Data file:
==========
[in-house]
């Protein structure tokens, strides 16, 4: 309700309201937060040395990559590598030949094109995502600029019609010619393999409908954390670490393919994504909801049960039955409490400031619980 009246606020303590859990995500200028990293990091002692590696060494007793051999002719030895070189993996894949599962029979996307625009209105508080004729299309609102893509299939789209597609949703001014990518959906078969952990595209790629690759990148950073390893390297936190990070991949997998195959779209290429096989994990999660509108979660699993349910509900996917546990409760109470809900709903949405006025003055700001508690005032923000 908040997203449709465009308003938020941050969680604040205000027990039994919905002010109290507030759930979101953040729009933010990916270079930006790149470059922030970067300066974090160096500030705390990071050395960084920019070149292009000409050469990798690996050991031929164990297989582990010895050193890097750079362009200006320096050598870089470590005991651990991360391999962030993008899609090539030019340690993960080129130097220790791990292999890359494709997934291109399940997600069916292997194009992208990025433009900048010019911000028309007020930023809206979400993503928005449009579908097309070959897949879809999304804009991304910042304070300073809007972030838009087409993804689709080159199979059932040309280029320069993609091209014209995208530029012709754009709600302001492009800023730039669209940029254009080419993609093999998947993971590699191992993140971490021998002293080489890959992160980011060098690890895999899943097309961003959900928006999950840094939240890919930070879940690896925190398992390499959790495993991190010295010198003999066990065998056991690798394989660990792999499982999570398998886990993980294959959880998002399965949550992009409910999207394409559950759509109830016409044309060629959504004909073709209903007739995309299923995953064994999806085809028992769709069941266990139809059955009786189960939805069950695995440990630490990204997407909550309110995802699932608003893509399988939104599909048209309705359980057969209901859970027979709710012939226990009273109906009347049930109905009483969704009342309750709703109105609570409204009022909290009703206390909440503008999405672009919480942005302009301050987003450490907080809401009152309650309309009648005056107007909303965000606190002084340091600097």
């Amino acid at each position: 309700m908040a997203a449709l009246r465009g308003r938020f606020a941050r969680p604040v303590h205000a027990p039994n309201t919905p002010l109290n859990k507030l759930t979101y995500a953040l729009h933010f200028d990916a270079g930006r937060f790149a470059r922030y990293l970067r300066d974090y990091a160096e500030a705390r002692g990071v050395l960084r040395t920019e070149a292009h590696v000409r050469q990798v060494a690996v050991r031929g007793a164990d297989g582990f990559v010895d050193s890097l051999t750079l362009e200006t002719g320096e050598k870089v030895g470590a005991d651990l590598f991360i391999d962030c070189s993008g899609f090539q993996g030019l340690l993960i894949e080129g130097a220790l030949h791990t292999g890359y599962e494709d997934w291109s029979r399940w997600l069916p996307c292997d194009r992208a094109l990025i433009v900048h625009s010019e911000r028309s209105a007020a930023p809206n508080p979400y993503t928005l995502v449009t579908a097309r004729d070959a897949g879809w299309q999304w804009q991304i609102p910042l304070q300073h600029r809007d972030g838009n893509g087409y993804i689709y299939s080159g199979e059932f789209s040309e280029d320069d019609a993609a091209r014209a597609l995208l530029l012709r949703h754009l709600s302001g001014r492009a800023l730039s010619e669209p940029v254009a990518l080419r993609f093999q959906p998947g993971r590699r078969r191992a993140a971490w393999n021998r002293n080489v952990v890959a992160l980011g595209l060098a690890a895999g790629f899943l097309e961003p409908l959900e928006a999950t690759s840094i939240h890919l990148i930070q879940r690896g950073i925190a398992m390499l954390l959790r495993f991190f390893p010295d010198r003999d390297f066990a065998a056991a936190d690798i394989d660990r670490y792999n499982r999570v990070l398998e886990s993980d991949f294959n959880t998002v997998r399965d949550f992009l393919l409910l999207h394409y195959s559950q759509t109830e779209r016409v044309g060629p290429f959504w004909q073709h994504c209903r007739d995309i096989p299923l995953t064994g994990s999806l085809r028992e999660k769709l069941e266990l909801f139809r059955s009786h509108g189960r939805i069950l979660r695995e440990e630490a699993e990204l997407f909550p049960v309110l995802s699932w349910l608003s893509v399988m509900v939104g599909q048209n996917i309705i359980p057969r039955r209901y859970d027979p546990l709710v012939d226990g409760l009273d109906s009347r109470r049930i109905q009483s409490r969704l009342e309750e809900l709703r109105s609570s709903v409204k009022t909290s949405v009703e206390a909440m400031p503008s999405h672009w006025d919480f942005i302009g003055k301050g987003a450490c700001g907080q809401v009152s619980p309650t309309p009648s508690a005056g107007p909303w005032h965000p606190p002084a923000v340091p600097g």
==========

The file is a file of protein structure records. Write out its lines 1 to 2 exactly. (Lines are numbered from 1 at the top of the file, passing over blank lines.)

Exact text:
[in-house]
């Protein structure tokens, strides 16, 4: 309700309201937060040395990559590598030949094109995502600029019609010619393999409908954390670490393919994504909801049960039955409490400031619980 009246606020303590859990995500200028990293990091002692590696060494007793051999002719030895070189993996894949599962029979996307625009209105508080004729299309609102893509299939789209597609949703001014990518959906078969952990595209790629690759990148950073390893390297936190990070991949997998195959779209290429096989994990999660509108979660699993349910509900996917546990409760109470809900709903949405006025003055700001508690005032923000 908040997203449709465009308003938020941050969680604040205000027990039994919905002010109290507030759930979101953040729009933010990916270079930006790149470059922030970067300066974090160096500030705390990071050395960084920019070149292009000409050469990798690996050991031929164990297989582990010895050193890097750079362009200006320096050598870089470590005991651990991360391999962030993008899609090539030019340690993960080129130097220790791990292999890359494709997934291109399940997600069916292997194009992208990025433009900048010019911000028309007020930023809206979400993503928005449009579908097309070959897949879809999304804009991304910042304070300073809007972030838009087409993804689709080159199979059932040309280029320069993609091209014209995208530029012709754009709600302001492009800023730039669209940029254009080419993609093999998947993971590699191992993140971490021998002293080489890959992160980011060098690890895999899943097309961003959900928006999950840094939240890919930070879940690896925190398992390499959790495993991190010295010198003999066990065998056991690798394989660990792999499982999570398998886990993980294959959880998002399965949550992009409910999207394409559950759509109830016409044309060629959504004909073709209903007739995309299923995953064994999806085809028992769709069941266990139809059955009786189960939805069950695995440990630490990204997407909550309110995802699932608003893509399988939104599909048209309705359980057969209901859970027979709710012939226990009273109906009347049930109905009483969704009342309750709703109105609570409204009022909290009703206390909440503008999405672009919480942005302009301050987003450490907080809401009152309650309309009648005056107007909303965000606190002084340091600097």